While the trust-but-verify principle has been universally adopted in the e-voting community, it has so far been almost entirely neglected in the field of secure data deletion. In this new paper, we initiated an investigation of applying the “trust-but-verify” principle to the data secure problem with a concrete solution, called Secure Storage and Erasure (SSE). The SSE protocol allows public verifiability on two important operations, namely encryption and deletion. More technical descriptions about the solution can be found in the paper (available in IACR ePrint).

It’s worth mentioning that we have implemented a fully functional prototype of the SSE on a resource-constrained Java Card. The source code is publicly available here. This implementation proved to be a non-trivial challenge as there was no precedent to follow. We were severely constrained by the (very limited) set of the APIs available to a Java card, and sometimes had to implement some primitive functions (such as modular multiplication) from scratch in pure software (without any support from the hardware co-processor). Kudos to Avelino Zorzo, who did the bulk of the implementation work during his sabbatical with us at the School of Computing Science in 2013, and also Dylan Clarke, who continued and completed the development work after Avelino left.

Password Authenticated Key Exchange in a Group

Today, we release a new paper entitled “The Fairy-Ring Dance: Password Authenticated Key Exchange in a Group“. This is joint work with Xun Yi (RMIT University), Liqun Chen (HP Labs) and Siamak Shahandashti (Newcastle University). The initial work started when Xun visited us at the School of Computing Science, Newcastle University in Feb, 2014. This is one of the collaborative research outcomes, which stem from that visit.

The subject of two-party Password Authenticated Key Exchange (PAKE) has been well studied for nearly three decades, however the topic of multi-party Group PAKE (GPAKE) has so far received little attention. Partly, this is because a Group PAKE is significantly more complex to design than a two-party PAKE due to more interactions between participants, hence exposing more potential attack vectors for an adversary to exploit.

We decided to investigate this subject as we believed Group PAKE protocols would become increasingly more important in the next 10 years – especially in the era of Internet of Things (IoT). Using a Group PAKE protocol can help set up a group of out-of-box IoT devices that have no pre-installed secrets or certificates; one just needs to enter a common (low-entropy) passcode into each of the devices. The protocol can then take over to ensure secure group communication among these IoT devices despite that all data is transmitted through an insecure Internet.

One major technical challenge here is to make the protocol as round efficient as possible. With Moore’s law, the computational efficiency can rapidly improve over time, but the round efficiency will stay more or less the same. Intuitively, when a group of entities engage in multiple rounds of interactions over a distributed network, the bottleneck of the overall latency will likely be determined by the slowest responder in each round. Hence, our strategy is to trade off computation for optimal round efficiency, with the aim to minimize the number of rounds as much as possible.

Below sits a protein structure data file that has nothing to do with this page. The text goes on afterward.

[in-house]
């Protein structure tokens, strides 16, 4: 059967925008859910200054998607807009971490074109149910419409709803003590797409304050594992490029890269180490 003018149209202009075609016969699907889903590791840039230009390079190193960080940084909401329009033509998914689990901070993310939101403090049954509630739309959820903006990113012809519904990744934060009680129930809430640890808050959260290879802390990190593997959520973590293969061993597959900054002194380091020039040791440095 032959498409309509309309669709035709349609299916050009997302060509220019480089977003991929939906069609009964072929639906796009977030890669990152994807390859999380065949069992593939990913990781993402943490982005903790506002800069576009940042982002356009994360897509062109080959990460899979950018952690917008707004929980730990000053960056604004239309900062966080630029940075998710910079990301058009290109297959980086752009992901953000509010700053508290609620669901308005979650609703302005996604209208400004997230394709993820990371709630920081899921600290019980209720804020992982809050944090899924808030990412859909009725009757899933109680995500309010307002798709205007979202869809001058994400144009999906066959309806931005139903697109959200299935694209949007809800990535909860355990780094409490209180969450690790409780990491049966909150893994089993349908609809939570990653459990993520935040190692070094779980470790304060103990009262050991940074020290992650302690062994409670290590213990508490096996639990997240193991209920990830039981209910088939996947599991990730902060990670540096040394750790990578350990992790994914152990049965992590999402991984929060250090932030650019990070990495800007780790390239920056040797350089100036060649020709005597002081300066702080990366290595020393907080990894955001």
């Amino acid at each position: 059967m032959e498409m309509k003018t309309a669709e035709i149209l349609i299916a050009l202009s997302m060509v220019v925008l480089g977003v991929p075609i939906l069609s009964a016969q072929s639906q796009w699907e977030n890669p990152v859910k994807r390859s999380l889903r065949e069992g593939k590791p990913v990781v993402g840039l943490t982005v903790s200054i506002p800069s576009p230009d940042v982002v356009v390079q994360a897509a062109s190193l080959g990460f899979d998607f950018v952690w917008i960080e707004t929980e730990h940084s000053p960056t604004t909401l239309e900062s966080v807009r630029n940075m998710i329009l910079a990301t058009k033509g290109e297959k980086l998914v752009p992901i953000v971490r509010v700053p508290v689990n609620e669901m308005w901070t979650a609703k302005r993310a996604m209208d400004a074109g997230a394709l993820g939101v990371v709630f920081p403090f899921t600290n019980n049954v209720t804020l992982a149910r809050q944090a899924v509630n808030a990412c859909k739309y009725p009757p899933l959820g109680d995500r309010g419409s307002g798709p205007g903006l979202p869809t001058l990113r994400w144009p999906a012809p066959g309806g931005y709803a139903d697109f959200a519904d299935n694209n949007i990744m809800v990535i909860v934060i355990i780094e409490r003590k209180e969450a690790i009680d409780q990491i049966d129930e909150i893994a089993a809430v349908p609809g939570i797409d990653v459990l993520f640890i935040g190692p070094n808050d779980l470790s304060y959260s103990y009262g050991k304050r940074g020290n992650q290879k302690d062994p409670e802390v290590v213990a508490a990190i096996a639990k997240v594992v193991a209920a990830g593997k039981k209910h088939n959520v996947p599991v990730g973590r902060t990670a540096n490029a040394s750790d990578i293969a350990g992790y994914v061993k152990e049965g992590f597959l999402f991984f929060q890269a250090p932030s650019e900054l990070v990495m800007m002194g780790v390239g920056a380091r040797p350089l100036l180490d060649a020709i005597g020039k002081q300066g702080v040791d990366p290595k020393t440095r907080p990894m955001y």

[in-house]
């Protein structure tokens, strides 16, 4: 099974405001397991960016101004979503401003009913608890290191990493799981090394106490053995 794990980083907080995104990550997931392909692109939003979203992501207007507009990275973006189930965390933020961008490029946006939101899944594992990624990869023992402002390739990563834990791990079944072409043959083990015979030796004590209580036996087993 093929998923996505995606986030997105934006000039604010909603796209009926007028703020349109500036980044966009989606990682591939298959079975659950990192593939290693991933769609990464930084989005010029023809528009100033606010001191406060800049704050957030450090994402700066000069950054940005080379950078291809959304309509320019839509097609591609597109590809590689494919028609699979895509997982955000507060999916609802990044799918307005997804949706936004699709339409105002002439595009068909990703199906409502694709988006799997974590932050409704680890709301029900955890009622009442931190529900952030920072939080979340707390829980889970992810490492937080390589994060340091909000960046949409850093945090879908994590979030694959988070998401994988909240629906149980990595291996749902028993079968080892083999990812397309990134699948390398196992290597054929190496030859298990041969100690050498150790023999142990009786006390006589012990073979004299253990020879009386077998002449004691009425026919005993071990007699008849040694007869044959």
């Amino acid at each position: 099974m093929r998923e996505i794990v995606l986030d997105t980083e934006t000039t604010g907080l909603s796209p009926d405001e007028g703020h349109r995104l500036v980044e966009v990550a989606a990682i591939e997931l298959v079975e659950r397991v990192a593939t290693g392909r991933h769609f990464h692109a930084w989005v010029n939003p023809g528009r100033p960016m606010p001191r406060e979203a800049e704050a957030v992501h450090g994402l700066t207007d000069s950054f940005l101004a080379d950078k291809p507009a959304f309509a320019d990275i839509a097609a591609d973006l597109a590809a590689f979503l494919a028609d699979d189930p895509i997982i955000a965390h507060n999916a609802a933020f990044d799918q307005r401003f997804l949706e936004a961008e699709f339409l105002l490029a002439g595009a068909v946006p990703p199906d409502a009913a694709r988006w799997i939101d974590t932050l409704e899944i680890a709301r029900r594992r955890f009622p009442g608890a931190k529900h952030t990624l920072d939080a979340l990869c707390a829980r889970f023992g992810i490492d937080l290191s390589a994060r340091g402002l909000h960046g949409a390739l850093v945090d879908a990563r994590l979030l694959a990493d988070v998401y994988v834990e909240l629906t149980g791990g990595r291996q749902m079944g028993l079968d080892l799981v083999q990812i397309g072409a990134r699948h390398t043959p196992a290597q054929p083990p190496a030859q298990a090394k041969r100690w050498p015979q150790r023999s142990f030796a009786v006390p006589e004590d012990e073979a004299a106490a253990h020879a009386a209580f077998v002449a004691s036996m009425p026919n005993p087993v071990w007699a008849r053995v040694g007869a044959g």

The paper (a free copy available at IACR ePrint) gives more technical details about how the above strategy is realized. I’ll present the paper at the ASIACCS Workshop on IoT Privacy, Trust, and Security (IoTPTS), in April 2015. It will be interesting to hear feedback from academic and industrial researchers working on IoT.

Before reading the paper, I would suggest the reader to watch the following “Fairy Ring Dance” from YouTube first, since the structural design of our solution shares some similarity to that dance.

Fairy Ring Dance (YouTube)


J-PAKE adopted by ISO/IEC standard

J-PAKE is a password-based authenticated key exchange protocol, developed by Peter Ryan and myself in 2008. Over the past six years, the protocol has withstood all sorts of attacks and has started to see some real-world use in providing end-to-end secure communication for Internet users. The full records of discussions on J-PAKE can be found in the previous lightbluetouchpaper blog.

About six months ago, in the ISO/IEC SC 27 meeting held at Hong Kong in April 2014, I gave a presentation on the rationale of including J-PAKE into the ISO/IEC 11770-4 standard. The presentation slides are available here. An accompanying document was officially circulated among the national bodies under ISO before the meeting. It was agreed in that meeting to start a six-month study period on Revision of ISO/IEC 11770-4 and invite all national bodies to comment my proposal.

This week, in its meeting held in Mexico City, October 20-24, 2014, ISO/IEC SC 27 Working Group 2 considered the contributions received under the study period. After some discussion, SC 27/WG 2 unanimously agreed that this standard should be revised to include J-PAKE.

In the same meeting, two security weaknesses of the existing SPEKE protocol in ISO/IEC 11770-4 were discussed based on the findings reported in our SSR’14 paper. (A copy of the paper is publicly available at IACR ePrint and the paper is discussed in a previous blog post.) After some discussion, it was agreed that the SPEKE specification in ISO/IEC 11770-4 should be revised to address the attacks reported in our SSR’14 paper. The revision work on ISO/IEC 11770-4 starts immediately with myself being one of the editors. We expect to provide the first working draft for comment by 15 Dec, 2014.

On a more lightweight subject, while in Mexico, I try to do as Mexicans do: i.e., drink a glass of cactus (mixed with celery, parsley, pineapple and orange) during the breakfast. It was such a horrible taste that I was unable to finish it the first time. However, the more I try it, the more I like it. Now I can’t have a breakfast without it. The way our body treats a new taste of drink reminds me of the way how our mind treats a new idea. A “new” idea usually has a bitter taste in it as it challenges our mind into accepting something different. The natural reaction is to reject it and remain satisfied where we are and what we already know. However, to appreciate the “sweetness” out of the initial “bitterness” of any new idea, it takes time and patience – and in fact, lots of patience. When I return to the UK, I am sure this will be the drink I miss most from Mexico. So, cheers one more time before my flight home tomorrow!

Cactus drink